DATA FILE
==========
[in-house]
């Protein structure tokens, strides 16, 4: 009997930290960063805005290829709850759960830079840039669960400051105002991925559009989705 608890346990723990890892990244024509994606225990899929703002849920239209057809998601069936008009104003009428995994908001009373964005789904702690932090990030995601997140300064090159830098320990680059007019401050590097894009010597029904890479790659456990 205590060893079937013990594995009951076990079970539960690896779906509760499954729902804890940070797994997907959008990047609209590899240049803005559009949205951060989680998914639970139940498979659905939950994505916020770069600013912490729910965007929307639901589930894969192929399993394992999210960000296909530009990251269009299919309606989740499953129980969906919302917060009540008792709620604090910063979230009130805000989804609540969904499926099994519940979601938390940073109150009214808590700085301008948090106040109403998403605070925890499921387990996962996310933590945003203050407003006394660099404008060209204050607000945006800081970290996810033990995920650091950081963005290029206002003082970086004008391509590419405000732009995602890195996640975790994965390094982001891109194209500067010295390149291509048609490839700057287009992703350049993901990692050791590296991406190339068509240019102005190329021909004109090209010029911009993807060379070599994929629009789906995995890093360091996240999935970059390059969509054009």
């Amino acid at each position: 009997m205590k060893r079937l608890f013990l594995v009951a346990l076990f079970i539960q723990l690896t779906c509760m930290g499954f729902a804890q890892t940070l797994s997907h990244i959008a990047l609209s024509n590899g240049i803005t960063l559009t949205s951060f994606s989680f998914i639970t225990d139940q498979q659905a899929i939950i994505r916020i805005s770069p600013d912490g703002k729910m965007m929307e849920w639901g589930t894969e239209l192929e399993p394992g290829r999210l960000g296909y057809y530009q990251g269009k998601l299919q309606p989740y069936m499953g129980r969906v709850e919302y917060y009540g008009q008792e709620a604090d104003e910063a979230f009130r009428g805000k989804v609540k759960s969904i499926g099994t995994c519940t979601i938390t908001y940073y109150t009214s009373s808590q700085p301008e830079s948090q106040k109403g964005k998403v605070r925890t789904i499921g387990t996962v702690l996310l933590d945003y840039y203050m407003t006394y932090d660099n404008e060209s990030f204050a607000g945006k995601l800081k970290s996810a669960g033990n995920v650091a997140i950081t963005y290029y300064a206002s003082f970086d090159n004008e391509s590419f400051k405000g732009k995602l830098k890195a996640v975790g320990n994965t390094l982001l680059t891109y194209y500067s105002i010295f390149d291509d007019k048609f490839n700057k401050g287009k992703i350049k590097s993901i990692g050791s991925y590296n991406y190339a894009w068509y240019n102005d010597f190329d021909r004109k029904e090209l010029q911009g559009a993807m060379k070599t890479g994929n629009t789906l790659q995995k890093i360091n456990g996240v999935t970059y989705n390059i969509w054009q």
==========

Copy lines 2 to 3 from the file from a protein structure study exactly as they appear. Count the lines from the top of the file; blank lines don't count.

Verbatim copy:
């Protein structure tokens, strides 16, 4: 009997930290960063805005290829709850759960830079840039669960400051105002991925559009989705 608890346990723990890892990244024509994606225990899929703002849920239209057809998601069936008009104003009428995994908001009373964005789904702690932090990030995601997140300064090159830098320990680059007019401050590097894009010597029904890479790659456990 205590060893079937013990594995009951076990079970539960690896779906509760499954729902804890940070797994997907959008990047609209590899240049803005559009949205951060989680998914639970139940498979659905939950994505916020770069600013912490729910965007929307639901589930894969192929399993394992999210960000296909530009990251269009299919309606989740499953129980969906919302917060009540008792709620604090910063979230009130805000989804609540969904499926099994519940979601938390940073109150009214808590700085301008948090106040109403998403605070925890499921387990996962996310933590945003203050407003006394660099404008060209204050607000945006800081970290996810033990995920650091950081963005290029206002003082970086004008391509590419405000732009995602890195996640975790994965390094982001891109194209500067010295390149291509048609490839700057287009992703350049993901990692050791590296991406190339068509240019102005190329021909004109090209010029911009993807060379070599994929629009789906995995890093360091996240999935970059390059969509054009």
């Amino acid at each position: 009997m205590k060893r079937l608890f013990l594995v009951a346990l076990f079970i539960q723990l690896t779906c509760m930290g499954f729902a804890q890892t940070l797994s997907h990244i959008a990047l609209s024509n590899g240049i803005t960063l559009t949205s951060f994606s989680f998914i639970t225990d139940q498979q659905a899929i939950i994505r916020i805005s770069p600013d912490g703002k729910m965007m929307e849920w639901g589930t894969e239209l192929e399993p394992g290829r999210l960000g296909y057809y530009q990251g269009k998601l299919q309606p989740y069936m499953g129980r969906v709850e919302y917060y009540g008009q008792e709620a604090d104003e910063a979230f009130r009428g805000k989804v609540k759960s969904i499926g099994t995994c519940t979601i938390t908001y940073y109150t009214s009373s808590q700085p301008e830079s948090q106040k109403g964005k998403v605070r925890t789904i499921g387990t996962v702690l996310l933590d945003y840039y203050m407003t006394y932090d660099n404008e060209s990030f204050a607000g945006k995601l800081k970290s996810a669960g033990n995920v650091a997140i950081t963005y290029y300064a206002s003082f970086d090159n004008e391509s590419f400051k405000g732009k995602l830098k890195a996640v975790g320990n994965t390094l982001l680059t891109y194209y500067s105002i010295f390149d291509d007019k048609f490839n700057k401050g287009k992703i350049k590097s993901i990692g050791s991925y590296n991406y190339a894009w068509y240019n102005d010597f190329d021909r004109k029904e090209l010029q911009g559009a993807m060379k070599t890479g994929n629009t789906l790659q995995k890093i360091n456990g996240v999935t970059y989705n390059i969509w054009q």